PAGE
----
Following the absolutely fabulous Wedding Weekend, after all the fun and farewells, we drove to Bakewell. Six of us altogether: Liesel, Leslie and myself in one vehicle, Pauline, Andrew and Rob in their rented car.
The last time Liesel and I visited Bakewell, we were on our bikes. We’d had a good day cycling around, visiting Eyam and a couple of other places. The lady in Buxton Visitor Information told us that the bus back to Buxton had bike racks on the front. She lied. The bus came, with nowhere to hang our bikes. Plan B: ride back to Buxton as quickly as possible along the A6, in the rain, as it got darker and darker. It was not fun. Too much traffic, too many close passes. We left the bikes at our b&b and legged it towards the Opera House. After a bag of crisps for supper, we settled in for a groovy concert. I can’t remember the name of the Pink Floyd tribute act now, but they were good. We would have enjoyed the show more if we’d arrived at a more leisurely pace and having eaten properly. Still, an event not to be forgotten. Nor repeated, if I understand Liesel correctly.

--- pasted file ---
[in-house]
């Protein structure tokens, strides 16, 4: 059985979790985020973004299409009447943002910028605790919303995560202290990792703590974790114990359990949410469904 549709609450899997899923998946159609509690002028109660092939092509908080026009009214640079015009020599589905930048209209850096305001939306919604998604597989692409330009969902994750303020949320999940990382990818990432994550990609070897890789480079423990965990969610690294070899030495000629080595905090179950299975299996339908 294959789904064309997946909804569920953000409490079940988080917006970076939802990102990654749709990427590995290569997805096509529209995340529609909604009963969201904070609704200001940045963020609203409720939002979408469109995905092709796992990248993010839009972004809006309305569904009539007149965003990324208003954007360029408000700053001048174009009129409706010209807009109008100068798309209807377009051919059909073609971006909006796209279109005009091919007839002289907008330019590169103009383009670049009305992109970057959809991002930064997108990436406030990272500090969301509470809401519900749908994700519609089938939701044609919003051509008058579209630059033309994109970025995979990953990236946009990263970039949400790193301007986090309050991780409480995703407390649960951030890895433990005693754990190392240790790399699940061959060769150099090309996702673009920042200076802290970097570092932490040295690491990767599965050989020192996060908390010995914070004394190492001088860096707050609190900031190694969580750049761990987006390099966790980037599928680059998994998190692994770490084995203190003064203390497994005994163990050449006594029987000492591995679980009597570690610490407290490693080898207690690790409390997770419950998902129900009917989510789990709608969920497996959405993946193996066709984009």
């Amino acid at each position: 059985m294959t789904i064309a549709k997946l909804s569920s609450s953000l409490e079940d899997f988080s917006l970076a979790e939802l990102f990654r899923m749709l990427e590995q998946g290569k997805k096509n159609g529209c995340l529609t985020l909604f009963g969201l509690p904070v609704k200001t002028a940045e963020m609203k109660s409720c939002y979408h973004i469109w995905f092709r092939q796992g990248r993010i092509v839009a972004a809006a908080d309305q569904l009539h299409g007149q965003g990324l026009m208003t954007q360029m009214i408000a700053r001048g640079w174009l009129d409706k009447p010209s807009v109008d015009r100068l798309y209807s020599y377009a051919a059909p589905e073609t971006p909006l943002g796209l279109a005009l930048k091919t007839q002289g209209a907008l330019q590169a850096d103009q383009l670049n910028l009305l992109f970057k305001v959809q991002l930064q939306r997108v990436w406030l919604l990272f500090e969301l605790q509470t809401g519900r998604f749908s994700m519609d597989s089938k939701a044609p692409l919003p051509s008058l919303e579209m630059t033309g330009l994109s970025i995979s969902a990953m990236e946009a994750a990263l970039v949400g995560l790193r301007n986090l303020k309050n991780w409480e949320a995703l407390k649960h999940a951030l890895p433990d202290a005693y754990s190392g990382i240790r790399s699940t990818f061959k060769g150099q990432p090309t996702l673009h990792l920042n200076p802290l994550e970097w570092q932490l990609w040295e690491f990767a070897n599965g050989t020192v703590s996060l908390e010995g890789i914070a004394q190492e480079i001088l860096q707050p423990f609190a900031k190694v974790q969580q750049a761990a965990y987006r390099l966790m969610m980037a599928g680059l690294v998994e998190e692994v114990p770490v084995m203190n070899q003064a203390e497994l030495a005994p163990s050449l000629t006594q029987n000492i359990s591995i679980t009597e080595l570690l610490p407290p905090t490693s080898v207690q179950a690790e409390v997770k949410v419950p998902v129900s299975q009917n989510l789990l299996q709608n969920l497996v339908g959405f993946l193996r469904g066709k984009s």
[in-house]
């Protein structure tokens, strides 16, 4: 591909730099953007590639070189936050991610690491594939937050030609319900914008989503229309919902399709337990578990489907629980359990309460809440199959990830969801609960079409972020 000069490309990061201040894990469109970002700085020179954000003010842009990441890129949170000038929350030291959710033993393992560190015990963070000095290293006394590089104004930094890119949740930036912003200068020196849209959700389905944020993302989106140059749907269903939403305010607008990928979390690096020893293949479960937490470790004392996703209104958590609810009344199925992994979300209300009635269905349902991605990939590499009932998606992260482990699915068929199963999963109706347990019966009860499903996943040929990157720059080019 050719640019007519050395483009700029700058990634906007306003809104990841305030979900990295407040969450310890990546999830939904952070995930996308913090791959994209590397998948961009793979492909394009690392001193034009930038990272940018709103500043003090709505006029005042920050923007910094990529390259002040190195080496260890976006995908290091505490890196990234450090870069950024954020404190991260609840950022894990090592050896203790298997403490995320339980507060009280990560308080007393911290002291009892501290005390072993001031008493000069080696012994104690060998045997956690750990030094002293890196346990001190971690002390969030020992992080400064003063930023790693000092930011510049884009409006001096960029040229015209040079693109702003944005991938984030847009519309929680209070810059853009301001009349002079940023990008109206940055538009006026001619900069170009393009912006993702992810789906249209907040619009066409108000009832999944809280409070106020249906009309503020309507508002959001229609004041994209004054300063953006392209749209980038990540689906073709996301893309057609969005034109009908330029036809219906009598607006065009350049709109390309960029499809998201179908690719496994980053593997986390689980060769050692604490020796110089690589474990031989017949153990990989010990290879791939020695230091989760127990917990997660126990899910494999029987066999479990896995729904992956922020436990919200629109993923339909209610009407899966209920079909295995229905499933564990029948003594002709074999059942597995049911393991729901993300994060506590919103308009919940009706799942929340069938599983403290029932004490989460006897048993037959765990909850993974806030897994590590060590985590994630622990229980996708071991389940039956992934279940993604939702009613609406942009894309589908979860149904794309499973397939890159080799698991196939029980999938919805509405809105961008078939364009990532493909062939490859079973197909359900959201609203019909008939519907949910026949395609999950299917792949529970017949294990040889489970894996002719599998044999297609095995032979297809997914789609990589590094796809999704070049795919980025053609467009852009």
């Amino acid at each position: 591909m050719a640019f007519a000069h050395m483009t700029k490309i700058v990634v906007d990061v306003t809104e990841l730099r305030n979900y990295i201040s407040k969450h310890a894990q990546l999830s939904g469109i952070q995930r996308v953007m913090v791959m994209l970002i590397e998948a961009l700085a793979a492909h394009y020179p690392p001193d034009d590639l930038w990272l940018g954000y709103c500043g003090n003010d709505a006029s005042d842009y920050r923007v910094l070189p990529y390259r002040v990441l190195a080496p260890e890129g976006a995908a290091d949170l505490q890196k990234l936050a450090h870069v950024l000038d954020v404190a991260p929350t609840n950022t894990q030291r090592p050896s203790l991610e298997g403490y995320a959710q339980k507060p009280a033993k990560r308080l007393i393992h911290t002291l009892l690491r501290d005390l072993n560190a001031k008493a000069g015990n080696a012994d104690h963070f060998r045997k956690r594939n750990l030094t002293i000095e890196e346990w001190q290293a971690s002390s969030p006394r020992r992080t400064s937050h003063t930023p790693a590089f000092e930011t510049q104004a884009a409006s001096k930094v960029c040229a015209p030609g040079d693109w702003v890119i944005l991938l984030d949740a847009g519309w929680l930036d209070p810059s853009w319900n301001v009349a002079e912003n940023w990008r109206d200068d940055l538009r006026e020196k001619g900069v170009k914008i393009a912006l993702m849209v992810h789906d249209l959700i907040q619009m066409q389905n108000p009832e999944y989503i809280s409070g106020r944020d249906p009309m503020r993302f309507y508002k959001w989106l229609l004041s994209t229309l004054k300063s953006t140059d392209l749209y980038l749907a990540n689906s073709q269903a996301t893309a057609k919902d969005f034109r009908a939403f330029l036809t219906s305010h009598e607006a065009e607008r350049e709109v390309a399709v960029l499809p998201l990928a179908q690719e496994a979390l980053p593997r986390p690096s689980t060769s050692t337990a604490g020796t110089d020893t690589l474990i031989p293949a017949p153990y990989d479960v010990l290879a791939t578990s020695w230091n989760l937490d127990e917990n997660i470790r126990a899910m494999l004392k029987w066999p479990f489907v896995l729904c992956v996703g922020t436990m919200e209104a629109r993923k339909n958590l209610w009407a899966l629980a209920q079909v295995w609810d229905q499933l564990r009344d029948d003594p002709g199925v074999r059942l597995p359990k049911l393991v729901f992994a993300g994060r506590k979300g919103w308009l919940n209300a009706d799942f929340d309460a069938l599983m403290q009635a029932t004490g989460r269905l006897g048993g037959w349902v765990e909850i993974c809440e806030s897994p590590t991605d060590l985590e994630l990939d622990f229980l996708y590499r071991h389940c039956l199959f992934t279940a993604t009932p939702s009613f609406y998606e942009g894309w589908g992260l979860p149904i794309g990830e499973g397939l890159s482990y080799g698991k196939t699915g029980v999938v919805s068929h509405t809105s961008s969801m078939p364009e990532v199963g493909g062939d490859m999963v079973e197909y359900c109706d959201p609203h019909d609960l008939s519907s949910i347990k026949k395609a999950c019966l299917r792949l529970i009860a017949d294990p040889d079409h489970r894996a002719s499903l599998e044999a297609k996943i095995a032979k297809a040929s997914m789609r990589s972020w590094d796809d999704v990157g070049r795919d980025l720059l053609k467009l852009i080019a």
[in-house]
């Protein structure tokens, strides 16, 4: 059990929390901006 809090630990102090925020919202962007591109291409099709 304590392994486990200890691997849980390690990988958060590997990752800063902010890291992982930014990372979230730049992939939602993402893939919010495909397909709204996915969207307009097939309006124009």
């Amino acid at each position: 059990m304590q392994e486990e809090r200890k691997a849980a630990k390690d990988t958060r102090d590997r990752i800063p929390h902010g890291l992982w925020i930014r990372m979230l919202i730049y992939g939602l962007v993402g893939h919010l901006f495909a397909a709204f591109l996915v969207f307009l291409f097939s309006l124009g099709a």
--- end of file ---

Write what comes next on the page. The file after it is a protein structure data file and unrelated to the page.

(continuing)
Today though, we had a nice break in Bakewell, including of course one of their famous tarts. Bakewell is bigger than I remembered. I had to ask in the Information Centre where the nearest public convenience was located. She told me. I trusted her. I found it.
There aren’t many record shops left around the country, but I have a theory that every remaining one now has at least one David Bowie album in the window. Bakewell didn’t disappoint.
The bridge over the river Wye is in danger of collapse, being weighed down by a million padlocks. I hope they’re not, but I suspect many of the keys have been thrown into the river below.
We backtracked a bit to spend some time at Haddon Hall. What a fascinating house, even if the presence of bats and/or their produce induced a coughing fit in me. There is a lot of original building work here. GM knew how to keep the roof up.